I'm surprised by a lot of things out here in the desert.
When most people back East think of Oregon, they picture a lot of rain. Green things. Growing things.
Not here. This is Eastern Oregon, right on the old Oregon Trail. My home is now on the Snake River, the Big Bend crossing. Across the highway from my Aunt's property is a monument to the dozens of men and women who died fording the river here.
I live in a town of 156 people, most of whom are farmers and descendants of pioneers. People here are leathery and kind, and no one asks questions. I like that.
I was surprised by the dryness. Coming from the humid coast of South Carolina, I took rain and water for granted. My skin looks about ten years younger than my true age, but I expect that to change radically. When I get up in the morning and wash my face, I have to moisturize twice. My skin sucks up the lotion the way the ground out here drinks water - greedy, unquenchable. The fine lines around my eyes deepen more every day.
I was also surprised by the sky. Dazzled, even. I am used to big water - I spent years on the Atlantic Ocean in my spare time, boating and fishing and drifting - but big water never made me feel small. The sky where I am from is manageable, well-behaved, an inoffensive pastel periwinkle. The sky out here is enormous, ringed by sterile white clouds and pinned down in the far distance by snow-capped mountains, though people here call them hills. The sky is the color of a sociopath's eyes, a clear and piercing blue that hurts to look at for more than a few seconds.
At night the stars are relentless. They don't shine as much as they glare. Every single one seems determined to make a name for itself, trying to outdo all the others like an insecure chorus girl. It's odd to have such an enormous, insistent sky and no one to share it with, no one to make love to beneath it, no one to split the burden of the awe with.
The sky reminds me of how insignificant I am. I like that too.
I spent October, November, and most of December in Hilo, Hawaii. I fell asleep every night to the percussive rain on the tin roof. I left Hawaii in a psychotic state, and when I first got here I thought I'd been sent to hell.
By the time I was stabilized on the proper medications, the desert had taken hold of me.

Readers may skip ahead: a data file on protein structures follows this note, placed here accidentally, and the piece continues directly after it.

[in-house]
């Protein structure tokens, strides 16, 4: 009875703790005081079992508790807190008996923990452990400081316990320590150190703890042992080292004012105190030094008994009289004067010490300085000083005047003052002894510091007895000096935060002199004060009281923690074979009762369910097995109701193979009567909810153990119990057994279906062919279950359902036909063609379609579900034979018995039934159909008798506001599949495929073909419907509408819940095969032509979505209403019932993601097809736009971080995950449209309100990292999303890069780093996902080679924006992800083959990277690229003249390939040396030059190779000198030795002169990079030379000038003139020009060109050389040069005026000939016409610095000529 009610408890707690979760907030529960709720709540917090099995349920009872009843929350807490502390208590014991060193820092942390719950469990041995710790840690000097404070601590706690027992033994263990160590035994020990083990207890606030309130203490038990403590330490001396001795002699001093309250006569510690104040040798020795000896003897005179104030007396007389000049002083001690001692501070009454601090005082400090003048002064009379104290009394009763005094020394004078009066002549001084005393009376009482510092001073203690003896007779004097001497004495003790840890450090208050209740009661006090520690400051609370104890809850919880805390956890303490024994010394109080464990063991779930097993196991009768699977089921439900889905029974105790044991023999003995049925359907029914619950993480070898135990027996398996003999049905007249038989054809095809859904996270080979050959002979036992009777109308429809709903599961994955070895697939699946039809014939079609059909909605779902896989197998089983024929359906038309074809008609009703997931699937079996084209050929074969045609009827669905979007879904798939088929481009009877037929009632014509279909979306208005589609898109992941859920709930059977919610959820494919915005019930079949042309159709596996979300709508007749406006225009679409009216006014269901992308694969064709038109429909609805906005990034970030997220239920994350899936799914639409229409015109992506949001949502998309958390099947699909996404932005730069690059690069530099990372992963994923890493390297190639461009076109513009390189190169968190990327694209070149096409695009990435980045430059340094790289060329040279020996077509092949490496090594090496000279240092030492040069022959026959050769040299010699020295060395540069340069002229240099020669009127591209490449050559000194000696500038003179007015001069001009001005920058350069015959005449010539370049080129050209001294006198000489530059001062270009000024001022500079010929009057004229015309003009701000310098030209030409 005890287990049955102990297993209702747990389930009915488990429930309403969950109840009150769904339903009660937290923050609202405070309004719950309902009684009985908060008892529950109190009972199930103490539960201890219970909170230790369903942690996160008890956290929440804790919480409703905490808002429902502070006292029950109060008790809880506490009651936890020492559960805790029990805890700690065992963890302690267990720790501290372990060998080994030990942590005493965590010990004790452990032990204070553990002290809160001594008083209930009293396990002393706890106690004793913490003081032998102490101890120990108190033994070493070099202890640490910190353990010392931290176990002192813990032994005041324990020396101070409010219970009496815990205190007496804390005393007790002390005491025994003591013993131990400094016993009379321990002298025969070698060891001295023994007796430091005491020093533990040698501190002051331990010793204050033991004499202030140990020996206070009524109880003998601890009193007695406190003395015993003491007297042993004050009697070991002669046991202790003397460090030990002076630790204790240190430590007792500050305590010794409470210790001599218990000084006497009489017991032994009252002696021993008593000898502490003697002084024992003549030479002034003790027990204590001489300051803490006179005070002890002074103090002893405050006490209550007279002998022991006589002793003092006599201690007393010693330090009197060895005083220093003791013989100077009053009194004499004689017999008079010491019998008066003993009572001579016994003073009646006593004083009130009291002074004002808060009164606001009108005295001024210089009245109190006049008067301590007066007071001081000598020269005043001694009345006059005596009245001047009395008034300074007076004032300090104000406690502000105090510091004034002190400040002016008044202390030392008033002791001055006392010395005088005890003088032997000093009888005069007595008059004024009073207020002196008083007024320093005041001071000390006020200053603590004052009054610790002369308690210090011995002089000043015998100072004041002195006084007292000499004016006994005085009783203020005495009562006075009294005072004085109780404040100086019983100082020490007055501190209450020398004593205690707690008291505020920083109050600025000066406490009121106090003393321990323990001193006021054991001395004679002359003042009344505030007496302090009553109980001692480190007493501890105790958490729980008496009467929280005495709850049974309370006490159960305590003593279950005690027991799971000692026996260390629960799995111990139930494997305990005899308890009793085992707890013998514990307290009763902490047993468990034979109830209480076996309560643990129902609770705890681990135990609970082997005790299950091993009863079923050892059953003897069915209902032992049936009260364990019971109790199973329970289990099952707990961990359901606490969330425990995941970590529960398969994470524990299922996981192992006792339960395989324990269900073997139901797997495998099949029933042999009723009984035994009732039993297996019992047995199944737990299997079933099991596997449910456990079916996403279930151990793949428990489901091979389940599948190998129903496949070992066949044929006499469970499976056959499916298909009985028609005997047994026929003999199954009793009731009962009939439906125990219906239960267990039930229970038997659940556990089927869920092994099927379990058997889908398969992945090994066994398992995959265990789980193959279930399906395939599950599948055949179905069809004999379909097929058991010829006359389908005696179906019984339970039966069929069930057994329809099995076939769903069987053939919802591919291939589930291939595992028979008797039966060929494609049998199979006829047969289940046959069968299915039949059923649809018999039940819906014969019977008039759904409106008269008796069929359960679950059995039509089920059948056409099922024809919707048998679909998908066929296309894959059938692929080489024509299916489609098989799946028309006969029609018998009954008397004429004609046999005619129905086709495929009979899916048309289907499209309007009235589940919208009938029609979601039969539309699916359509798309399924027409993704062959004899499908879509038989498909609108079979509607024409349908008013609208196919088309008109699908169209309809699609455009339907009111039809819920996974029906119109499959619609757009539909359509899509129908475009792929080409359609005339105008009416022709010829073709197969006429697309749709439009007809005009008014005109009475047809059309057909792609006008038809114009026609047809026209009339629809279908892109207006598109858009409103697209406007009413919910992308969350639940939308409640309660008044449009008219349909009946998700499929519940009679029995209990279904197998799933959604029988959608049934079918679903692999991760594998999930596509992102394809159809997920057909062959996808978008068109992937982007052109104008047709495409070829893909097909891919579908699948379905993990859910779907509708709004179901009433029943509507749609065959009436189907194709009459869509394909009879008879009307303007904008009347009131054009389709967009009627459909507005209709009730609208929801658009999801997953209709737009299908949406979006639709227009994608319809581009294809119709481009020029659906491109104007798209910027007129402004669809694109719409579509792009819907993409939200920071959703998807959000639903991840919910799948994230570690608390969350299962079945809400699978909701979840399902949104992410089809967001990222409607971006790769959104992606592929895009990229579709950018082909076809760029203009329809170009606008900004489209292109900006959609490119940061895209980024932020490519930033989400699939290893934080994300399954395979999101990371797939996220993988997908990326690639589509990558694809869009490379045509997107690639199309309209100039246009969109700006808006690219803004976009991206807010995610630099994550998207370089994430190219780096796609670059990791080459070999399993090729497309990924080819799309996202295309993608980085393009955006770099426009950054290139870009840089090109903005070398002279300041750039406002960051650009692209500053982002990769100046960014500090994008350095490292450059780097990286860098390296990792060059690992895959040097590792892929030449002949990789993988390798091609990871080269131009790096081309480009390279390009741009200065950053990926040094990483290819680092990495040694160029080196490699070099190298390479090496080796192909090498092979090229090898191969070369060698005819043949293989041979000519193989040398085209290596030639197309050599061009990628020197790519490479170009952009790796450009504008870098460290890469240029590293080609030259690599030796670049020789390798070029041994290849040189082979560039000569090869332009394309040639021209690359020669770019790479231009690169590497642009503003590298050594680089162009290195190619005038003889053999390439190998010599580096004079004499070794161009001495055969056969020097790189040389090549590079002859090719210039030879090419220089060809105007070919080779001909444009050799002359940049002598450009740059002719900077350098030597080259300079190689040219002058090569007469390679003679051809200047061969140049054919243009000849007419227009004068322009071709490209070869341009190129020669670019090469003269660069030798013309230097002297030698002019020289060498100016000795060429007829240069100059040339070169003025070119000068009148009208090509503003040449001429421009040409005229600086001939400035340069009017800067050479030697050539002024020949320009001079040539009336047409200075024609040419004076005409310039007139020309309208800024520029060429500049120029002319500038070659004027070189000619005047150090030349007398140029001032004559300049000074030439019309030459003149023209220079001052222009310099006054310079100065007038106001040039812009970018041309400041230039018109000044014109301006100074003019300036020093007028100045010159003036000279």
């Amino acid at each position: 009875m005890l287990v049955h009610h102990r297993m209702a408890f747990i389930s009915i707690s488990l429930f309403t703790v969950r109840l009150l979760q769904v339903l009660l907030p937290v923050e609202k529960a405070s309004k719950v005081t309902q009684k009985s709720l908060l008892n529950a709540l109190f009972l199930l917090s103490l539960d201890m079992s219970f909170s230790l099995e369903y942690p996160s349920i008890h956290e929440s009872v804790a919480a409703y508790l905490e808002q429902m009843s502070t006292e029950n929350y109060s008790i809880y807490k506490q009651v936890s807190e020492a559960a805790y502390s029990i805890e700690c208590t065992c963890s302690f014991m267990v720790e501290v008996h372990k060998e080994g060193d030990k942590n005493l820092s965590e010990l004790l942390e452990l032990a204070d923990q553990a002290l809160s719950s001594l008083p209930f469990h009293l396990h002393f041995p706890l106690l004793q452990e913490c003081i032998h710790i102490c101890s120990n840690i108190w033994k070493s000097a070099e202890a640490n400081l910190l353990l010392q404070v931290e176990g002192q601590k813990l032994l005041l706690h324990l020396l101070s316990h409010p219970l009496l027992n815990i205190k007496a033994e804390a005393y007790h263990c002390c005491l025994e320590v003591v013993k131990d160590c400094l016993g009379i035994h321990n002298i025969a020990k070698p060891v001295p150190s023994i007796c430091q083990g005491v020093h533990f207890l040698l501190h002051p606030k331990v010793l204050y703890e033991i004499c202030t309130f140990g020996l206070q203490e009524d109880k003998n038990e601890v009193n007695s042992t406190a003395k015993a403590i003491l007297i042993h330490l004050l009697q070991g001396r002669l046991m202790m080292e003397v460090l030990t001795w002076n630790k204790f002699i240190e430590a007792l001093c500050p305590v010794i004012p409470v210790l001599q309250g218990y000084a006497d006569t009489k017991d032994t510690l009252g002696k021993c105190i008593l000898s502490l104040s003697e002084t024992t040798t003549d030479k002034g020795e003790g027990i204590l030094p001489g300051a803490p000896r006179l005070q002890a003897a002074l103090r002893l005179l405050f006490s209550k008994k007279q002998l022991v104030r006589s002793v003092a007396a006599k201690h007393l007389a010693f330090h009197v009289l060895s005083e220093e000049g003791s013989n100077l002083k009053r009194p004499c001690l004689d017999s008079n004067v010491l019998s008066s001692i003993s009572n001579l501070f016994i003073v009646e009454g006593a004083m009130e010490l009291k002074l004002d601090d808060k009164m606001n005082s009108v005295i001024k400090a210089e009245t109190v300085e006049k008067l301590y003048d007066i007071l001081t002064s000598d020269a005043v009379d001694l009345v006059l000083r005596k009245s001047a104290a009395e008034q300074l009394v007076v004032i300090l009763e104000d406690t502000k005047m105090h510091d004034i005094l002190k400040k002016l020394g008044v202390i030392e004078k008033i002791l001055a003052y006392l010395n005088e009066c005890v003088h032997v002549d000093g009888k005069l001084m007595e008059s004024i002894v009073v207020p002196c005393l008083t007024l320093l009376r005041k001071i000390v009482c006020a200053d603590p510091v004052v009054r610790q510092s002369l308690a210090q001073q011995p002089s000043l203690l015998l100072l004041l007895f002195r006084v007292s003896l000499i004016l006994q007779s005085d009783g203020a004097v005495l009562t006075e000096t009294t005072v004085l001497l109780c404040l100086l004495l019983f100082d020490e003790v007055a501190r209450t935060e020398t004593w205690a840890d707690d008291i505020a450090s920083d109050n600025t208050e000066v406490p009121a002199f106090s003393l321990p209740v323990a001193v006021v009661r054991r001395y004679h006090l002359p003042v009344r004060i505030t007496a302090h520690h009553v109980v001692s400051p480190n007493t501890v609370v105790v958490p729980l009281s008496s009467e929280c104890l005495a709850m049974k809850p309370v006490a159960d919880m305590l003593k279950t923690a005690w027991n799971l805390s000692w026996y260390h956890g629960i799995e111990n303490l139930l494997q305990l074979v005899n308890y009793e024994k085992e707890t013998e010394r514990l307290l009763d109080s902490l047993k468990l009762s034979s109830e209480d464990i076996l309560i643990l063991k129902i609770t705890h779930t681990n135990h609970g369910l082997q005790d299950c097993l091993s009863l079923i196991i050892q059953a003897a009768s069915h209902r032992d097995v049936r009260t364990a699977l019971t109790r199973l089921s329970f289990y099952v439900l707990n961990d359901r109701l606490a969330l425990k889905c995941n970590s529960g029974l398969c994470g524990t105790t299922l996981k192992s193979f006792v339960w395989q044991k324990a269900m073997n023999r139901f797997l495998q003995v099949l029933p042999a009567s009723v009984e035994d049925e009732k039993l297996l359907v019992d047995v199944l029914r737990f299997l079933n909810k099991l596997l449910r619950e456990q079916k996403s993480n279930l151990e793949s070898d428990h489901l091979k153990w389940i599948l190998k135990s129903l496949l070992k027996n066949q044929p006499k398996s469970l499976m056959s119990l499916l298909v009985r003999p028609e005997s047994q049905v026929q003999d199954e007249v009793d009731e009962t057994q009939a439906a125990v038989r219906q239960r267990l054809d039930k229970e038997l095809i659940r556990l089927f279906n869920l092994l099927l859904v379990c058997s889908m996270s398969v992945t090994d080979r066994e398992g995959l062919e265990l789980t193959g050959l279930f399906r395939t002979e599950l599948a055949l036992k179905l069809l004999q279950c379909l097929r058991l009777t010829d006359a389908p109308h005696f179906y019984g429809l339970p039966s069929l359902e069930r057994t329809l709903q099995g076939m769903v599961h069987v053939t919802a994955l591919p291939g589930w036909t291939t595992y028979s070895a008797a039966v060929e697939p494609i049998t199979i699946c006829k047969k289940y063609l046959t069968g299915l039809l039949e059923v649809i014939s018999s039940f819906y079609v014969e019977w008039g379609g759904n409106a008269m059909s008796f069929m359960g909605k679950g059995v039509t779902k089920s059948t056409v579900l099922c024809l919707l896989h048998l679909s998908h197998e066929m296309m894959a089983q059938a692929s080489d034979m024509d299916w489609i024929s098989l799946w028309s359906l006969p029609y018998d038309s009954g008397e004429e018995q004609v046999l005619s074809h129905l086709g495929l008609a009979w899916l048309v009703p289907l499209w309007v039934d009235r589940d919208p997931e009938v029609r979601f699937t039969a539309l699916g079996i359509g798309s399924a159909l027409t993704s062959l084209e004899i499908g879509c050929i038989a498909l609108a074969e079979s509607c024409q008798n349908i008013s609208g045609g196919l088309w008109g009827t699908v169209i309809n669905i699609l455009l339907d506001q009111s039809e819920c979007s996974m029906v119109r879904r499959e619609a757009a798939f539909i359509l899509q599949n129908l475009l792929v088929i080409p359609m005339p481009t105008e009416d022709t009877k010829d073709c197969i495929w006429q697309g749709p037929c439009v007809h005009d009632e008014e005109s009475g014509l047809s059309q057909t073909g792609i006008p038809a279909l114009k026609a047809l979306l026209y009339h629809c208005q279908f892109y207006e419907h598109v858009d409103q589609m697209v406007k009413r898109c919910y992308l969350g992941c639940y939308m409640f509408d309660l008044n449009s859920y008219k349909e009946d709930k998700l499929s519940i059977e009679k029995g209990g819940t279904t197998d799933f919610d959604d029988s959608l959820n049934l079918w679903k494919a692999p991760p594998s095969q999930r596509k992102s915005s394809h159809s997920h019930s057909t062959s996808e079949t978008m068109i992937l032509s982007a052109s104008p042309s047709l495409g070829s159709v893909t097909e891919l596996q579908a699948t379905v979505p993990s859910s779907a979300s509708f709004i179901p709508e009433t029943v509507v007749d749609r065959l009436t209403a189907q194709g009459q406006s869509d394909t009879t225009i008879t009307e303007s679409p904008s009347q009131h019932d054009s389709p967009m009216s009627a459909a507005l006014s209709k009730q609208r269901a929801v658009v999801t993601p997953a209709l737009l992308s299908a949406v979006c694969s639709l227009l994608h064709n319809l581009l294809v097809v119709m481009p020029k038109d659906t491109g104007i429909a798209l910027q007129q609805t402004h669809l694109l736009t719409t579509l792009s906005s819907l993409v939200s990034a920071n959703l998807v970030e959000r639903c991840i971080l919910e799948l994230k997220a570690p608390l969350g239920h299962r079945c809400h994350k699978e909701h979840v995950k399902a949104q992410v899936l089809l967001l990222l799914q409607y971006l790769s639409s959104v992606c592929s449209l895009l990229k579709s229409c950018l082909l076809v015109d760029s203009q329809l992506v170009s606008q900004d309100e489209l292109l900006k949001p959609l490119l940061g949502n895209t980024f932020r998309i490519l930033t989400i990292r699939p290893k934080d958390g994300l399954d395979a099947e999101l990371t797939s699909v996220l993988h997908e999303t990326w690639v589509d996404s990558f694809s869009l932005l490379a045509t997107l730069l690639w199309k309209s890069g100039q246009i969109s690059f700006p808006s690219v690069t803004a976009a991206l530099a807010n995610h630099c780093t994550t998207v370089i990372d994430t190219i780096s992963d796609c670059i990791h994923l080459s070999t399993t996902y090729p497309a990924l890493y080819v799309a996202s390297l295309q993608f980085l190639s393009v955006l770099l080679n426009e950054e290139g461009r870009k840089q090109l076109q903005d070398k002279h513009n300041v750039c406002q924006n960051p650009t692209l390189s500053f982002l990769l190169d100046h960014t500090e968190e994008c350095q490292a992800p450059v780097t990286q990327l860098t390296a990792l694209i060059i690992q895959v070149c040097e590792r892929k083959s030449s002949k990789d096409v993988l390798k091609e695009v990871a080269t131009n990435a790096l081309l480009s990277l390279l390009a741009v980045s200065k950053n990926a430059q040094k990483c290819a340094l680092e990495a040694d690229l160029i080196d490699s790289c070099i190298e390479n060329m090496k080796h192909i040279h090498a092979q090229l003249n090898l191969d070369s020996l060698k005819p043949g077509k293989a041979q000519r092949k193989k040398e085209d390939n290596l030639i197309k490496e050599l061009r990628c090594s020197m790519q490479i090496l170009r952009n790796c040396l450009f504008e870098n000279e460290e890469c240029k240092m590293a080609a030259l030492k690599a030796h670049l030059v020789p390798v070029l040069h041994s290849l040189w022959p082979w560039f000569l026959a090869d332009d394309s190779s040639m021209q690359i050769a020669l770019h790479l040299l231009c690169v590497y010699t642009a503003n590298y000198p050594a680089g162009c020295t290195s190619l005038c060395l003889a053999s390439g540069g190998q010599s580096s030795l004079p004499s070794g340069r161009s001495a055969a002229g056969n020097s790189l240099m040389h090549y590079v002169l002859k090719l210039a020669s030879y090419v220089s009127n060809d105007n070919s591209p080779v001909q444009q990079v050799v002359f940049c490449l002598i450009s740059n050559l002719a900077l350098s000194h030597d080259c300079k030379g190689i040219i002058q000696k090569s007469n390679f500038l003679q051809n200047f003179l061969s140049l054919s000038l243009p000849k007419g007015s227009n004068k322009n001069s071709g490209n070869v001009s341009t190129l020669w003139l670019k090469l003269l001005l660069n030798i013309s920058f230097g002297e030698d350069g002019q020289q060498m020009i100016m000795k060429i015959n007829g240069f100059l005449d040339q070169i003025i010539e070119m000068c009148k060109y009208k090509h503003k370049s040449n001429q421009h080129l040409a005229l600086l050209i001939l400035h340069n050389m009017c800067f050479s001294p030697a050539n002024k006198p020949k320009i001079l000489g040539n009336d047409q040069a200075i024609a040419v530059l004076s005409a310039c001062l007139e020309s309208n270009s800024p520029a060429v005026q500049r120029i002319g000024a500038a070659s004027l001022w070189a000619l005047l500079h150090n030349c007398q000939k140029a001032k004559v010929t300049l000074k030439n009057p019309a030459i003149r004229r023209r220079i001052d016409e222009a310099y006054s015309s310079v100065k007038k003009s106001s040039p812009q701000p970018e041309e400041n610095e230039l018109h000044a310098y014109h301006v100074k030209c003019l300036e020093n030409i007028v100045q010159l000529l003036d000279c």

I've grown to love the vast silences, the feel of being truly alone at the end of the world. It's less of a lie than my marriage, where I'd been alone for years but was able to pretend I had a companion. Here, the loneliness is unadorned and stark. It's honest.
This county is the largest and least populated place in the continental US. I am sure there are places in Alaska that are more remote, but this is as far away from other people as you can be while in the US proper. That's something else I like.
I didn't like the spiders at first. They are everywhere. I see them out of the corner of my eyes at all hours of the day and night. Last week I woke up to one perced on my pillow, watching me like a lover. They're marvelously stubborn things, though, and I've started to name some of them. Seymour lives in my bathroom light fixture, Maud likes to come out from behind my computer when I type. They have a resilience I admire, and they are much more interesting to watch than cockroaches in Charleston were.
I think I am beginning to understand why prophets and madmen are born in deserts. It's impossible to live for long under impassive skies without surrendering to something - God, or madness, or both. Maybe God is madness.
I think I can live here. The silence is unending and the chatter in my head has succumbed to it. My thoughts come more slowly, like the respiration of a holy man in a deep trance. My head has never been so clear.
I've begun to write again.
I've been thinking a lot about Sam, about us, about how draining it was to love him. Loving someone with Asperger's Syndrome is an exercise in frustration. It's trying to fill a thirsty, dry lakebed with thimblefuls of liquid. Love beads off of him like droplets of water on a freshly waxed car. Frantic semaphores to the blind.
Rambling is an extravagance I've allowed myself lately. My thoughts go unedited, unspooling like ribbon, like time. No one is here to catch them, so they fall useless and sterile to the unwatered earth.
Loneliness is clean. It's empty and clean. I never thought I'd have so much of it.